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Educating The Uninformed On The NBA Development League

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If you follow me on Twitter, you probably noticed a myriad of tweets devoted to me being perturbed about the use of the phrase 'There's a reason they're in the D-League.'  If you don't follow me on Twitter, you should.  Regardless, I'm able to give the average NBA fan a pass as they're not paid for their opinion and thus have the right to be as uninformed as they see fit. 

I get a bit more perturbed, however, when someone from the largest sports media brand in the world is so uninformed.  As a case in point, I'd like to focus this morning on Jeff Caplan, Mavericks beat writer for ESPN Dallas.

On Tuesday Caplan decided to lede one of his recent blog entries on the Dwayne Jones tryout Tuesday with quite the hyperbole:

Apparently the gap between NBA talent and the NBADL is as wide as the Grand Canyon.

First, the most interesting part of Caplan's post is that he ignored the following quote from Mavericks president of basketball operations Donnie Nelson (given to Caplan's ESPN colleague Marc Stein), even though he linked to the article:

"The workout was great," Nelson said. "[Dwayne Jones] looked really good. For right now, we're going with a shooter and after 10 days we'll re-evaluate. Anything is possible."

Apparently the talent gap isn't as broad as Caplan makes it seem, at least to somebody who actually makes basketball decisions and follows the D-League (Note: I don't know for sure that Nelson follows the D-League, but since he's bought a team(!) that will begin play in Frisco, Texas, next season, I'm going to assume he knows a bit about the talent currently in the league and obviously holds it in high enough regard to invest a decent sum of money).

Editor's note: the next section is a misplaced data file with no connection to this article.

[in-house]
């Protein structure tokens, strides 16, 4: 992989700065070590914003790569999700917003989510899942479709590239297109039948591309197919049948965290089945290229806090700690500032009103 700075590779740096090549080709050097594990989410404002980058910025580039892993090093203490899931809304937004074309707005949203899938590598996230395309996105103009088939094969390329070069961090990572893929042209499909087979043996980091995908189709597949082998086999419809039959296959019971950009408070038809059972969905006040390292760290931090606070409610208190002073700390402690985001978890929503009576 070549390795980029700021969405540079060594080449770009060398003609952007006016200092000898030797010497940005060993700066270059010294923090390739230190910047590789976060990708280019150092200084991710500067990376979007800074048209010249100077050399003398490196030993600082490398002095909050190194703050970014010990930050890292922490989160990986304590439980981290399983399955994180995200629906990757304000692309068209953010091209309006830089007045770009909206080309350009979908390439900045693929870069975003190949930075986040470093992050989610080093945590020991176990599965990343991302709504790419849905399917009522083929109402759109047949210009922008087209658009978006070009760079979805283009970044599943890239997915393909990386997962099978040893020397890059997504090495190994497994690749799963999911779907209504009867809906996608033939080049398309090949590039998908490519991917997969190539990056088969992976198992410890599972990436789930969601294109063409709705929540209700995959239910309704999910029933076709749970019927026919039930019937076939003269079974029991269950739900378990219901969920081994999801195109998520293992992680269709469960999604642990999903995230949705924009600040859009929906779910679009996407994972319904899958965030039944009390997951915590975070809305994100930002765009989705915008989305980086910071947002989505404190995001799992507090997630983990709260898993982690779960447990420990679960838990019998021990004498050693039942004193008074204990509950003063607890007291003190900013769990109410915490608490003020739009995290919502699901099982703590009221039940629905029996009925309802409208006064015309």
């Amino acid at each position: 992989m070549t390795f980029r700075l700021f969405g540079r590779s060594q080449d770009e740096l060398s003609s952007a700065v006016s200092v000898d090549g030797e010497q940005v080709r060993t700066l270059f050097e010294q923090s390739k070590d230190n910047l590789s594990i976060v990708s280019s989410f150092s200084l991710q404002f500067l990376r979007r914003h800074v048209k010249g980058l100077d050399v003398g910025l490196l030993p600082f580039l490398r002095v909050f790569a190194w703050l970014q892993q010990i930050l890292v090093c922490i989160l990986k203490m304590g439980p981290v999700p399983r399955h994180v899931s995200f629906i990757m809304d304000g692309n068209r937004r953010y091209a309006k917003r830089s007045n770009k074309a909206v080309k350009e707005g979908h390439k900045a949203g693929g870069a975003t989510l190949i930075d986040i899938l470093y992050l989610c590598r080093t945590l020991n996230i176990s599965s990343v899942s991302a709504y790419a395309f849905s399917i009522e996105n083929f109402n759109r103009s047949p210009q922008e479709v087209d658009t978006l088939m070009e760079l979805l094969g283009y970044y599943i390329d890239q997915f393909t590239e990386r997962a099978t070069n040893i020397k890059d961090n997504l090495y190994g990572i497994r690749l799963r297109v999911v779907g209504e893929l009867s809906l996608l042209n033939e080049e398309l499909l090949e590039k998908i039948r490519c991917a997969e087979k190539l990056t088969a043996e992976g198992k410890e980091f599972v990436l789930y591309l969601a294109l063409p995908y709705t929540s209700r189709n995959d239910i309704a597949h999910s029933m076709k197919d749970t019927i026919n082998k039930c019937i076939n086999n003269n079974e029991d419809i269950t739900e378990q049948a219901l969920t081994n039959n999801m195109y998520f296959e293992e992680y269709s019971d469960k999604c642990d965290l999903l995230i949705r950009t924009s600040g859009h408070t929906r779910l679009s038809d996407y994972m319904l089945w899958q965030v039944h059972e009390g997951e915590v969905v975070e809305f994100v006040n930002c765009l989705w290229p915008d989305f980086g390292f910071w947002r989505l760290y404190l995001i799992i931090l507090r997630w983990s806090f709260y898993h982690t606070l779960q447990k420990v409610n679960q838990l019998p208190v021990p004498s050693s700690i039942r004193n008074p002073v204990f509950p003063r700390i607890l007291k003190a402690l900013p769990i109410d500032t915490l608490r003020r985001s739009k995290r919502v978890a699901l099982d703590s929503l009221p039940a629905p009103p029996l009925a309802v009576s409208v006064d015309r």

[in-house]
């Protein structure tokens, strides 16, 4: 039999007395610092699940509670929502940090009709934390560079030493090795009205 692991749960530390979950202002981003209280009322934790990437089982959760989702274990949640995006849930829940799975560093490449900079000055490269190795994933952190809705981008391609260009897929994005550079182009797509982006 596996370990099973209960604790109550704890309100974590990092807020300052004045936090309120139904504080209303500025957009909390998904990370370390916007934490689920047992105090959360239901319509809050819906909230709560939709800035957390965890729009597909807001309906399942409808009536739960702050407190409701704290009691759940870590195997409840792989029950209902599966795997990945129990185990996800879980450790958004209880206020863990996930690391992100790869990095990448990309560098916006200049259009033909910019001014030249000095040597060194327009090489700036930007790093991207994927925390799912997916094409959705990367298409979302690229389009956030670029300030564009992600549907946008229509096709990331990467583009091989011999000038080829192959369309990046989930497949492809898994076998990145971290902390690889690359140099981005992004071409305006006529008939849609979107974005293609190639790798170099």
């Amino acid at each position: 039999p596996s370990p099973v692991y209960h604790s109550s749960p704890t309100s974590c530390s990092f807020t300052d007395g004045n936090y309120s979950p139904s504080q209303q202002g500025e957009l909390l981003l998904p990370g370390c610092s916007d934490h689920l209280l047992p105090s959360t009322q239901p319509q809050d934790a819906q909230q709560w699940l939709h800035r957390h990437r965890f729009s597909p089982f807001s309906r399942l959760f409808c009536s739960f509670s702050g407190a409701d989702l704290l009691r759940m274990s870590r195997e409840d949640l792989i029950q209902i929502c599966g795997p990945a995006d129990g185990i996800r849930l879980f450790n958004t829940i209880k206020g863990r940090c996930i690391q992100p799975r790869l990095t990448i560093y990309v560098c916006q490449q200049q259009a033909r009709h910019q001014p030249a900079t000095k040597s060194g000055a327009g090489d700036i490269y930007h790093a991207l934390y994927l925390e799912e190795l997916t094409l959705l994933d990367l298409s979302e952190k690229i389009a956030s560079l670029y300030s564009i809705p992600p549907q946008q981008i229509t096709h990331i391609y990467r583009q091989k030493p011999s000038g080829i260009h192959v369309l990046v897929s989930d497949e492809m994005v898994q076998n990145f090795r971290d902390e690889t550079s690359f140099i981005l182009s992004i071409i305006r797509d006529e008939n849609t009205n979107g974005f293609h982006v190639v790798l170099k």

Caplan's article then goes on to talk about the depth that newly acquired Von Wafer will give the Mavericks.  Interestingly enough, Caplan didn't do his homework or conveniently ignores the fact that Wafer, like Jones, is a D-League alum.

When Wafer was unable to stick with the Lakers as a rookie, he joined the Colorado 14ers for the 2006-07 season and played 42 games before being called-up by the Clippers.  Since Wafer's season of D-League seasoning, he's been able to carve out a niche as a decent role player for both the Denver Nuggets and Houston Rockets.  Last season, Wafer started11 games for Houston during the regular season before appearing in 13 playoff games.

If you're still under the impression that the talent gap is as wide as the Grand Canyon between the two leagues, I implore you to look at further analysis on how D-League play translates to the NBA - and yes, it does translate.

Anyway, back to the matter at hand.  Although I used Caplan's uninformed writing as an example in this case, there are all too many people that write off D-League players simply because they play in the D-League.  D-League players aren't necessarily where they are because they're so terrible that they can't play in the NBA, but because they haven't been given a recent opportunity to prove what they can do in the NBA.

For a more tangible look at things, here a few D-League players have been given opportunities in the NBA:

  • Kelenna Azubuike, who was called-up as a rookie from the Fort Worth Flyers, got off to a pretty good start this season with the Golden State Warriors, averaging 13.9 points and 4.6 rebounds in seven games as a starter before getting injured.
  • Will Bynum went undrafted, but parlayed a good solid rookie season in the D-League with the Roanoke Dazzle into a call-up and eventually into his current niche as the change-of-pace guard for the Detroit Pistons.  On the season, he's averaging 10.4 points and 4.4 assists in 25 minutes off the bench.
  • Devin Brown started 37 games for the New Orleans Hornets this season, even though he is a former D-League call-up.
  • As far as players playing well from the current D-League season, look no further than the recent play of Chris Hunter, this memorable performance of Sundiata Gaines or the fact that Anthony Tolliver has started nine of his 18 games with the Golden State Warriors and even outplayed the Suns' Amare Stoudemire.

Keep in mind that's just a smattering of players that weren't assigned to the D-League, but actually started and developed in the D-League.  In all actuality, 20% of NBA players have played in the D-League at some point in their careers - leading me to believe that the talent gap isn't as wide as it's been reported.

As far as I'm concerned, it's, at best, a bit irresponsible for Caplan to lay such a claim seeing as ESPN is probably the one-stop most of his readers will make.  Why give a league that's still up-and-coming such a poor reputation based on such a small sample size?

(Oh, and if anyone was wondering, Dallas beat the Lakers last night ... without Jones.)